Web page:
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    • Once office in India was established, they were able to secure a few early angel investors.
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    • Legal outsourcing encompasses a wide range of activities and services. Pangea3 only provides front-end legal services, sold only to in-house lawyers and law firms. To perform their services for the non-lawyer market would be effectively practicing law without a license.
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    • Pangea 3 does what lawyers already do: draft contracts, review contracts, summarize contracts, manage contract process, review documents related to litigation, draft patents, review patent claims etc.
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    • Are attorneys required to notify their clients that they are outsourcing some of their contract/document work through Pangea3, and thus pass along the savings?
      1. Typically, Pangea3 works with the legal department in large pharmaceutical and financial companies, so this is not necessarily the case.
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    • The smallest client at Pangea3 pays about $250,000 for their services.
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    • Time to first 5 million dollars in sales: the end of Year 3. This group consisted entirely of direct clients--all relationships were personal or individually cultivated.
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    • What are the margins at Pangea3's business?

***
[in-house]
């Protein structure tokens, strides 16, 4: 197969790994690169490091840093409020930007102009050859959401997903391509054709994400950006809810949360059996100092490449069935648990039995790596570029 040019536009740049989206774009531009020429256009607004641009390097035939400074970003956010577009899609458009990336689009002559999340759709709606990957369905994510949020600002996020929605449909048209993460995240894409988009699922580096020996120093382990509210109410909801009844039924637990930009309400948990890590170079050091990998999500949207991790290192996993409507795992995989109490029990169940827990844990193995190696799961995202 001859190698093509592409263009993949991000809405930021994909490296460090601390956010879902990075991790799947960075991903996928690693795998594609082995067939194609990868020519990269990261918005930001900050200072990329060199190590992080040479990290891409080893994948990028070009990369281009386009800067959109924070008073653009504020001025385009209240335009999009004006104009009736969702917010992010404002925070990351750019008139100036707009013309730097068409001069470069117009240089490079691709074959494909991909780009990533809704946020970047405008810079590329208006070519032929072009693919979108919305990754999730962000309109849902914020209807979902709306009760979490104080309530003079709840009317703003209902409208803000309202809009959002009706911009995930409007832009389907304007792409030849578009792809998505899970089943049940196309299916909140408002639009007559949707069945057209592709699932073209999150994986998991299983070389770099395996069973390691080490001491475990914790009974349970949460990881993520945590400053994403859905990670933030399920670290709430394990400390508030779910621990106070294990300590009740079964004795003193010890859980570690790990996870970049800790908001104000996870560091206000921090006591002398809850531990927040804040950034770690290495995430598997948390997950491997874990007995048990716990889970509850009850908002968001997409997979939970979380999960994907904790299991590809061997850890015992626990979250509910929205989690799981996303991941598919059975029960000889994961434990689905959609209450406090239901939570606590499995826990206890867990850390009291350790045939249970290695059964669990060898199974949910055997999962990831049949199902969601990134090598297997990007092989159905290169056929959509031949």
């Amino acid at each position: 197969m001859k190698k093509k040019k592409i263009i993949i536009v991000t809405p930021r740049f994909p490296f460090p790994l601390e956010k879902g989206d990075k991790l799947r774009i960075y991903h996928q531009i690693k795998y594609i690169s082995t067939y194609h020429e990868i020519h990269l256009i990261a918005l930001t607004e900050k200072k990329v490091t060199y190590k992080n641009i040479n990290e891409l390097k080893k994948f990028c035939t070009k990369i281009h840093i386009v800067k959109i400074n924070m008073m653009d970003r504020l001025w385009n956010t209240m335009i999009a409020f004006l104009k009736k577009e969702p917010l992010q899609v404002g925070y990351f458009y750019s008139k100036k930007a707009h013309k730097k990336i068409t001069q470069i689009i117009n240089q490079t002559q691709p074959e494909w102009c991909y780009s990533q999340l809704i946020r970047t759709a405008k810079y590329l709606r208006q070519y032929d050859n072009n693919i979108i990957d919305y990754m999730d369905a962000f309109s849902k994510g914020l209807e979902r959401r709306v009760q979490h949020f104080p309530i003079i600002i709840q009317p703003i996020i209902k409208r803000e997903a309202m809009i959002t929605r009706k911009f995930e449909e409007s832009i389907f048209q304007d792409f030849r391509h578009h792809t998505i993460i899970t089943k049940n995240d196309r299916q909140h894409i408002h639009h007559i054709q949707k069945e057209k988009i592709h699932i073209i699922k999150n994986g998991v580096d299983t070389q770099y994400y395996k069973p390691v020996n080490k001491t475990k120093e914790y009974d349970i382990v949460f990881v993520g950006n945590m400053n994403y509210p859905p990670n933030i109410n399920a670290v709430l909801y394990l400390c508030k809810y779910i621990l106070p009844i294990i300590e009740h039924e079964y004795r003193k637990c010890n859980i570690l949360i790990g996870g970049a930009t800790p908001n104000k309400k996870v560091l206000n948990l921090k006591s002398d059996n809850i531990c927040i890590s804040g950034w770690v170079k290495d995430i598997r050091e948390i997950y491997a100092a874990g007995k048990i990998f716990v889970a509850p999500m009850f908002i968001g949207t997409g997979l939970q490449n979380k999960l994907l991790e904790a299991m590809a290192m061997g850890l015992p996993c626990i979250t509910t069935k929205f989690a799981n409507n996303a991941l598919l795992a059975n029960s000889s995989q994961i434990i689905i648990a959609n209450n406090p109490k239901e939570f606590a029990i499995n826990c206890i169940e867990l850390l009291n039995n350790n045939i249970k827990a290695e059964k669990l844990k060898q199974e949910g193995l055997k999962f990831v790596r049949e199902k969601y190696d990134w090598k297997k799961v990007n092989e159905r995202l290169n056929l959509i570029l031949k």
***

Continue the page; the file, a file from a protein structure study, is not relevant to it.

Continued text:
1. Gross margins: 70%, Net margins-20/30%
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    • In 2007, Pangea3 serviced over 100 clients, but no one client was a dominant part of the investments i.e. loss of a single client would not have been fatal. This was seen as a huge selling point and positive by investors.
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    • Growing from 1 million to 5 million is major threshold for most companies, breaking 5 million in revenue is major barrier for many companies as well. How did Pangea3 do it?
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    • A combination of psychology, adding larger clients and creating culture in business of resolute belief and no doubts.
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    • Raised 7 million in venture investments the same year they broke 5 million in sales (2007).
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    • Fallout from financial meltdown actually helped Pangea3, as efficiency was placed at a premium.
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    • Always spoke to venture capitalists and included them in discussions. Recommended as resources when growing a business, even if they are not directly contributing money, as they are frequently thought leaders.
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    • Venture community stays in touch, asks question to learn, which is somewhat different than straight business practice.
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    • What were your impressions of the capital raising stages of Pangea3?